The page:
Local yarn can be very expensive. Some of us don’t have that kind of money to spend on being greener, so an alternative is using what has already been produced and transported. This requires a different perspective on knitting* since you can’t necessarily plan on what to knit*, but rather let the yarn inspire you. There is no doubt this could lead to incredibly creative projects! I am always amazed at how much yarn ends up at thrift stores (think about your own stash of yarn). Sometimes you can find very nice yarn and lots of it. Admittedly a huge proportion of the yarn I find is acrylic - but that can be used for a blanket or baby clothes that need to be washable. Another alternative is find and unravel a wool product like a sweater that may be perfectly hideous but is knit out of beautiful yarn. There are some great articles about recycling old sweaters for new projects here, here, and here. You can also use old cotton sheets or t-shirts ripped in strips to knit* a rug, or plastic shopping bags to knit* a sturdy shopping or tote bag. Hell, you can even knit* yourself a 1950s outfit!

Knit* Alternative
More and more yarn companies are offering eco-friendly (and animal-friendly) wool yarns (including my beloved cascade yarns). These are generally yarns that are not dyed, or that are acquired using sustainable and/or humane farming practices. But for those who want to avoid wool altogether, there are now a number of yarn alternatives on the market made from organic or alternative fibers. It is important to be aware that classic alternatives to wool yarn are neither sustainable nor eco-friendly (see below).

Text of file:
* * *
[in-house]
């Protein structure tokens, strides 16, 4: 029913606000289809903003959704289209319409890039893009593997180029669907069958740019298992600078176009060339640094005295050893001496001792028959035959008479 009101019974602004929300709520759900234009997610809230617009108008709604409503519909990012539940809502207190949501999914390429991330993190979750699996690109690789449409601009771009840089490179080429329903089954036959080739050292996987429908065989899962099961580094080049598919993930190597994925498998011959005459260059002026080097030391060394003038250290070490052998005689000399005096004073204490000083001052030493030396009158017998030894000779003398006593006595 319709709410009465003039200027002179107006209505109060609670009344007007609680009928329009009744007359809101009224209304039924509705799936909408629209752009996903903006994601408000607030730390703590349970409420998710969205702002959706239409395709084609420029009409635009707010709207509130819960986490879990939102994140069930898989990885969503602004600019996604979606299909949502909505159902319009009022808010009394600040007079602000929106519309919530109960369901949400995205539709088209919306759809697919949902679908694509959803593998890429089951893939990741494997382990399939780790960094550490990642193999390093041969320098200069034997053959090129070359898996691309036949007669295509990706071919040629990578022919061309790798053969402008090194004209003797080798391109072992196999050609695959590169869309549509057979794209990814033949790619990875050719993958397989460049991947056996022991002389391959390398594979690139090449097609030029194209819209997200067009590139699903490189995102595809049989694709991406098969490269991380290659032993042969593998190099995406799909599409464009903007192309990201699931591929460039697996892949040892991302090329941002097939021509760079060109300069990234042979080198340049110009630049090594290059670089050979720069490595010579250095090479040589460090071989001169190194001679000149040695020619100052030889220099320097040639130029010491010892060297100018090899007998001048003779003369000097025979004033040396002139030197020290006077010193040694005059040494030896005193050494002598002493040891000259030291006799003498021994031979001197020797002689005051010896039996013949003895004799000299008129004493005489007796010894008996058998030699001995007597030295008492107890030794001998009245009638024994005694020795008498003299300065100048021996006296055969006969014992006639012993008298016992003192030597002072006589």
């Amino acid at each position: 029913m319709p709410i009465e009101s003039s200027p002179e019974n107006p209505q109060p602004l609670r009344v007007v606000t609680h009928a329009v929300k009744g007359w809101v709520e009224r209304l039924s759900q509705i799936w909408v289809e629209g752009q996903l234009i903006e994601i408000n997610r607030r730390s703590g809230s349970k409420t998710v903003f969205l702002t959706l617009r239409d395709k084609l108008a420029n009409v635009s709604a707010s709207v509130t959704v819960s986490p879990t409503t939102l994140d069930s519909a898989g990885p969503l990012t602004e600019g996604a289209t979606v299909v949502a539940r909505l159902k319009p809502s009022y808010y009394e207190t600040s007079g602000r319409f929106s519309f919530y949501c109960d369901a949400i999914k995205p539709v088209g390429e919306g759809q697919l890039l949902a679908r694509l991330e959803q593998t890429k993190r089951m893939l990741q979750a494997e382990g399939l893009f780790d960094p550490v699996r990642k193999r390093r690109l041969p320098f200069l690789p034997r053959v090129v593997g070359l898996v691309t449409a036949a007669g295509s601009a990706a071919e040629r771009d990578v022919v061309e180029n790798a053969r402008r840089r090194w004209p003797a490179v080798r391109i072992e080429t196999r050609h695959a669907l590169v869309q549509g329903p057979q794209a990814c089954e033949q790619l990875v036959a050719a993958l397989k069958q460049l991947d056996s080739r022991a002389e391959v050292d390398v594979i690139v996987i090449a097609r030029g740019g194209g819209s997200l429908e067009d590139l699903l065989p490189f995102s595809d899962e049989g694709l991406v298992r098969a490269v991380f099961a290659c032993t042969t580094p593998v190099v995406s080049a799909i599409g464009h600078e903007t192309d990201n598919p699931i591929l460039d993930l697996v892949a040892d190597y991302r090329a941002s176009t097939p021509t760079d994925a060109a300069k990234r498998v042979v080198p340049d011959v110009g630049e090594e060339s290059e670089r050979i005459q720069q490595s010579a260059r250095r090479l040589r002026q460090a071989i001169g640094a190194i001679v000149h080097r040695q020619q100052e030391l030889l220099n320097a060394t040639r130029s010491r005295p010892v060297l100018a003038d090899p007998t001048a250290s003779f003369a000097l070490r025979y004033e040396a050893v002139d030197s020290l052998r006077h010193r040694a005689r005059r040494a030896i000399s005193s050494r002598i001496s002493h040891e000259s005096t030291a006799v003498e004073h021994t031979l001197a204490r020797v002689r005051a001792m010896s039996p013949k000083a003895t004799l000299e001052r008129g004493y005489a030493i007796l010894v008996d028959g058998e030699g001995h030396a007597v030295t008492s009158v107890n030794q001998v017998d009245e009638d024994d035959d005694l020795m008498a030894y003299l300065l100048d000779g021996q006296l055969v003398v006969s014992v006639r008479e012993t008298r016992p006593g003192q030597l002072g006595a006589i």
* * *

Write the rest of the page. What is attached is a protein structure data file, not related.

What about Acrylic and Cotton?
Acrylic yarn is made from acrylonitrile, which is considered an environmental pollutant and hazardous to human health (more info. here and here). Producing acrylic is a highly chemically-dependent industry and produces pollutants, such as the organic solvents N,N-dimethylmethanamide and sodium thiocyanate, vinyl acetate, and methyl acrylate .

Avoid yarn made from conventionally grown cotton because of the industry’s dependence on pesticides (“…nearly $2.6 billion worth of pesticides -- more than 10% of the world's pesticides and nearly 25% of the world's insecticides,” according to the Pesticide Action Network North America). Seek out organic cotton alternatives, such as Blue Sky Alpacas or Green Mountain Spinnery.

What’s the Alternative?
Its amazing what you can knit* with nowadays. There are numerous alternatives to wool, cotton, and acrylic for eco-friendly and animal-friendly knitters. Including silk (note: silk does kill silkworms/caterpillars), soy, bamboo (but see comments on post), corn, hemp & nettle! Check out more options here and here.